Shaq Had Some Interesting Comments About Colin Kaepernick's Stance and His Followers

Shaquille O'Neal, Colin Kaepernick

Shaq Had Some Interesting Comments About Colin Kaepernick's Stance and His Followers

The NBA Hall of Famer also told "Esquire" why he's not worried if cops stop him.

Published November 3, 2016

At the peak of Colin Kaepernick kneeling during the national anthem as a stance against racism and police brutality of African-Americans in the U.S., Shaquille O'Neal was one of the athletes who spoke out against the San Francisco 49ers' quarterback's platform for delivering his message.

Well, two months after criticizing Kaepernick, The Diesel isn't letting up on the woke QB.

In an interview with Esquire, which was posted Thursday — the same day as Kaepernick's 29th birthday — the NBA Hall of Famer acknowledged the NFL player's right to exercise his free speech, but had some rather choice words for his continued silent protest and people following it.

"Well Carmelo [Anthony] came out today and said he'd rather do things in the community. It's more effective. I agree," O'Neal began saying. "I don't know [Kaepernick]. To each his own. You've got the right to voice your opinion. But my advice is to his followers: Don't just do it when it's convenient. And don't do it to get your followers up. If you're going to do it, do it like the ones before you have done it from day one."

The four-time NBA champion also scoffed at comparisons between Kaepernick and the late Muhammad Ali.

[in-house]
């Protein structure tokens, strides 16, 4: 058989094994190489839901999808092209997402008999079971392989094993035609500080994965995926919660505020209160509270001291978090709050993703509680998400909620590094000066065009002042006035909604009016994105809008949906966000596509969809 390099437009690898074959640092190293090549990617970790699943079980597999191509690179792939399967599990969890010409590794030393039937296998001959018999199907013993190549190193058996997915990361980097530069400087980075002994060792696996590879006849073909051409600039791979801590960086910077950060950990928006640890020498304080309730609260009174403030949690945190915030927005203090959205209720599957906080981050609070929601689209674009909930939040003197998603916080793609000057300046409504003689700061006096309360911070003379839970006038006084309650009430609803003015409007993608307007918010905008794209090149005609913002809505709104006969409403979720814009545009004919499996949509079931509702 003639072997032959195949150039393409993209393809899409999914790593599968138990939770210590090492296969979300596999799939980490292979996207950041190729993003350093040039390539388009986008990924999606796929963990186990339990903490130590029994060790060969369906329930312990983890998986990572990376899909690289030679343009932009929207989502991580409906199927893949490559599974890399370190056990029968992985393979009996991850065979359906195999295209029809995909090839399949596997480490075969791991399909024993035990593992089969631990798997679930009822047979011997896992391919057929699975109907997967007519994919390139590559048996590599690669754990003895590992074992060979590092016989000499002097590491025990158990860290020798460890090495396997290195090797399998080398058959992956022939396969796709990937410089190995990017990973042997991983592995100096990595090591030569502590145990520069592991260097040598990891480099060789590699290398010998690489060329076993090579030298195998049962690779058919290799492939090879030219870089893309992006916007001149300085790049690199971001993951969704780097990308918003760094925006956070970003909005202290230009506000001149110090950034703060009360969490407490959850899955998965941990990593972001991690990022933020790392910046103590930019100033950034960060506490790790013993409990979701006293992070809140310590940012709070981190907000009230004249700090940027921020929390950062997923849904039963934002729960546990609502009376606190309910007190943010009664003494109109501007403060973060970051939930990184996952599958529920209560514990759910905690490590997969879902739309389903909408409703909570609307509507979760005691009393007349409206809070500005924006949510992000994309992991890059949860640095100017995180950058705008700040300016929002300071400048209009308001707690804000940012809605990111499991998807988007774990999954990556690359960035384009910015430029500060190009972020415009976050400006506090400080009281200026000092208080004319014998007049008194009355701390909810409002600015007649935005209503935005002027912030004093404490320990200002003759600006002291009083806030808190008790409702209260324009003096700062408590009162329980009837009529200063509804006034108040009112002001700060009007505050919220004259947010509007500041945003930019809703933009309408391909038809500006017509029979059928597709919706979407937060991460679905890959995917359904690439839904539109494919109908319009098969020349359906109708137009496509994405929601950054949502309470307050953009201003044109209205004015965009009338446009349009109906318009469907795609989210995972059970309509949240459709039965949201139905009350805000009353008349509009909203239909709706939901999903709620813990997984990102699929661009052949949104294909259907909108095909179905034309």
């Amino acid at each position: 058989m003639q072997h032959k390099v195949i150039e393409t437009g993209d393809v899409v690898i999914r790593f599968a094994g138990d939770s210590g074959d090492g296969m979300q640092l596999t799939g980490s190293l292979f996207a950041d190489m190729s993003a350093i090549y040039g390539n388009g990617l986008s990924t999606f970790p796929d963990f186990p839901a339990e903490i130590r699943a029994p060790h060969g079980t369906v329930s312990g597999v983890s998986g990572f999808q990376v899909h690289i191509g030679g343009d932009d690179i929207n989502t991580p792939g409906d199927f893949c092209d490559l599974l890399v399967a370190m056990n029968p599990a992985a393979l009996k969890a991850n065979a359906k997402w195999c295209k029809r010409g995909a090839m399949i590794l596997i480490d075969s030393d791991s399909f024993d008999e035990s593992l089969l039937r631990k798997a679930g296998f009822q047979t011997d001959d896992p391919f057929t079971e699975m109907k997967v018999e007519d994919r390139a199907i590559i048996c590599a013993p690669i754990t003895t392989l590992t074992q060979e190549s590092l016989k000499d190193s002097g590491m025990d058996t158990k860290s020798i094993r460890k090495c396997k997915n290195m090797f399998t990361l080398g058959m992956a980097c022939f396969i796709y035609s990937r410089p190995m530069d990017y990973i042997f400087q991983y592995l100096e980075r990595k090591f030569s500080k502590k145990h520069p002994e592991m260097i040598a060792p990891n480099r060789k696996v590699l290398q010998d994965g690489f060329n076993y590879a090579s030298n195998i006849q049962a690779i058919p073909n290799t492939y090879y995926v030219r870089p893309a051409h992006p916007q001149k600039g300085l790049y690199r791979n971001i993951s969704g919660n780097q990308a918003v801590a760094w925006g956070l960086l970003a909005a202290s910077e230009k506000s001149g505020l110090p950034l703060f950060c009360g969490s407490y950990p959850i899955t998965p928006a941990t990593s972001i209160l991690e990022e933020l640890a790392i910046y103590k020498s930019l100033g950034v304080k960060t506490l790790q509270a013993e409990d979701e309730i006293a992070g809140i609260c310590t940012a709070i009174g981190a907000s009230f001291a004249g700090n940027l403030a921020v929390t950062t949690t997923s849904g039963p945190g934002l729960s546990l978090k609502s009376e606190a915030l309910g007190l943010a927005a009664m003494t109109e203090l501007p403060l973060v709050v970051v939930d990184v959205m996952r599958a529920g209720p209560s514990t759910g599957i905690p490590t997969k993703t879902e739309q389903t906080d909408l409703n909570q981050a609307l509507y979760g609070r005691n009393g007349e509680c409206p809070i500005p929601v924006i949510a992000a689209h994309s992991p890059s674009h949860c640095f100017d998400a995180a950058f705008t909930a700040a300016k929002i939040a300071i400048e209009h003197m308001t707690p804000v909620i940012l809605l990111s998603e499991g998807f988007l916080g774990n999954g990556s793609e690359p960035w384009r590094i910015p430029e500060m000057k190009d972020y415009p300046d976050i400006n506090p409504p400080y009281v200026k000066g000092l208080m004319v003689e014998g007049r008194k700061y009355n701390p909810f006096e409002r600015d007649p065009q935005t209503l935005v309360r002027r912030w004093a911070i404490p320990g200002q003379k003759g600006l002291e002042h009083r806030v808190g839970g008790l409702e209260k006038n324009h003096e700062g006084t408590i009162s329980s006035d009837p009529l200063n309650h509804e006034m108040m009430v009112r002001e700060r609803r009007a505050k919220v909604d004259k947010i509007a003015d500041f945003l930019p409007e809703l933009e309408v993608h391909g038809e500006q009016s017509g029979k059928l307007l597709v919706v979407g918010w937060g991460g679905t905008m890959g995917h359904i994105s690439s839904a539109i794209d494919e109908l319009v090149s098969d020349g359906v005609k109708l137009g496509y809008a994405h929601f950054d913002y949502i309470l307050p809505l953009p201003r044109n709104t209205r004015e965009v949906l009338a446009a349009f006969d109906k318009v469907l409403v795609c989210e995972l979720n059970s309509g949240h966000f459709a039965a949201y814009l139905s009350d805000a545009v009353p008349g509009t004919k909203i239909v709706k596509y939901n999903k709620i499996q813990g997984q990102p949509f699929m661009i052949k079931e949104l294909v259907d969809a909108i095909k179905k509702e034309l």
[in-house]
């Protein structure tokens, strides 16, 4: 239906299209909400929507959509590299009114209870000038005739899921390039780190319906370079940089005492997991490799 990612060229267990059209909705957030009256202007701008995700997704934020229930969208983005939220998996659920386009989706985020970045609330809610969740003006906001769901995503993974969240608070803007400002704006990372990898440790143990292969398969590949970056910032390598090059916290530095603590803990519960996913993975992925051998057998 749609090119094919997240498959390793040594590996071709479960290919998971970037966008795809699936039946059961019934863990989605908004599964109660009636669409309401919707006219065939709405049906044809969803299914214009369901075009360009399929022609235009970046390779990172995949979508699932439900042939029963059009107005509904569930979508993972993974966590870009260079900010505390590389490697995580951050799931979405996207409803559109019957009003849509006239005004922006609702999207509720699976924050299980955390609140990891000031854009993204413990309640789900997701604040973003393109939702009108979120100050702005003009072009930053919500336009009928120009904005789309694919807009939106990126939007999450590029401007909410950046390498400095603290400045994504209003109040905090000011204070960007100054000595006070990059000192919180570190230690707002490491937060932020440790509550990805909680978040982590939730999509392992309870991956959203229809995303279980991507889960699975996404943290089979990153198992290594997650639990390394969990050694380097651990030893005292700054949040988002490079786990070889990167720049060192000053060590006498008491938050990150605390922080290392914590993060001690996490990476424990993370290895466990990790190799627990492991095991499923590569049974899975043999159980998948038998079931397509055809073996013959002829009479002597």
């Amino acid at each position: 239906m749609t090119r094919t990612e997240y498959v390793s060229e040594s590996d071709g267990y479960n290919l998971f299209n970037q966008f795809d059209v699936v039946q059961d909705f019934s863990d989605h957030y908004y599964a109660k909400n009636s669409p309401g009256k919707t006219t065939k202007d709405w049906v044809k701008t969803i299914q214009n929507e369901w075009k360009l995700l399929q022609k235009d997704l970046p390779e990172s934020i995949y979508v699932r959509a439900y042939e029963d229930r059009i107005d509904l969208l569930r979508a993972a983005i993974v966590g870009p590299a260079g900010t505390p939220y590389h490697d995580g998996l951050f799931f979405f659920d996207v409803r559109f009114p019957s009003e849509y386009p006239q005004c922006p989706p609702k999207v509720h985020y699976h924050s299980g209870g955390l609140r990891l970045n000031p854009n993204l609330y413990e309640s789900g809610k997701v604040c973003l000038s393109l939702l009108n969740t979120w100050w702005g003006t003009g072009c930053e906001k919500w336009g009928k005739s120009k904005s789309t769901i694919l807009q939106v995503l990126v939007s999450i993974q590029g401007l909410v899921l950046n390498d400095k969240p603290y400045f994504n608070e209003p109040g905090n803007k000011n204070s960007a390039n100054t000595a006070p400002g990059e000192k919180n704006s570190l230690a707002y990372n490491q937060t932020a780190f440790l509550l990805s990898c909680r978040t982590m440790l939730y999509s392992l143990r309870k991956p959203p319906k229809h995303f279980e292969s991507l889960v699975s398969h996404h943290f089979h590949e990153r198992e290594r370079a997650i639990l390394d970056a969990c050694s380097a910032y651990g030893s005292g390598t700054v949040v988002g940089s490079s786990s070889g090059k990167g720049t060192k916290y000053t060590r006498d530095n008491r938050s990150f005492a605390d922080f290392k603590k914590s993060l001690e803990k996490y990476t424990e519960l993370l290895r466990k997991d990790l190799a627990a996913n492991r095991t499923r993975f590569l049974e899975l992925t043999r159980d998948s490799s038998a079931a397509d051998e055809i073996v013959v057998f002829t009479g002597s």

"I saw somebody compared him to Muhammad Ali, which is ludicrous. Muhammad Ali was fighting for a bigger cause since he was Cassius Clay," he continued. "Every day. So I've never seen Kaepernick do anything in the community — I don't really know him, but to each his own. Everybody has their voice, especially now with social media. A lot of people have these tweets, and they just want to say something when it's convenient. But I don't know if he said anything with Eric Garner, and all those others."

Obviously, this interview was conducted last month before Kaepernick launched his Black Panther Party-inspired "I Know My Rights Camp" for Bay Area youth in Oakland this past weekend, arming them with the tools and knowledge to be woke and successful.

And to O'Neal's point about Garner, although Kaepernick wasn't as outspoken as NBA players such as LeBron JamesKobe Bryant and Derrick Rose, who donned "I Can't Breathe" T-shirts in tribute of Garner two years ago, he did talk candidly about the murder of Terrence Sterling, who was yet another unarmed Black man shot and killed by police.

"It's become habitual," Kaepernick told reporters this past September of incidents similar to the Sterling situation. "It's an issue and it needs to be addressed because it continues to happen and every time, it's administrative leave [as a punishment for the police officers involved]. That's not right. That's an issue that needs to be addressed and policies need to be changed to address that."

Speaking more to police brutality incidents, Shaq also told Esquire that he's "not worried" when stopped by cops — and that it doesn't have anything to do with him being a beloved NBA legend.

"When I get stopped by the cops, I'm not worried. And it has nothing to do with being Shaq. You know why? I show respect. 'Yes, sir. No, sir,'" O'Neal said. "That's how I was taught. I was raised by a drill sergeant, and that's who I am. Doesn't matter if it's a black guy, white guy, whatever. I'm not going to make it uncomfortable for you, because I don't want it uncomfortable for me. There's not going to be any talking back — none of that."

What do you think about Shaq's thoughts on Kaepernick and his silent protest?

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Written by Mark Lelinwalla

(Photos from Left: Mike Coppola/Getty Images, Tom Szczerbowski/Getty Images)


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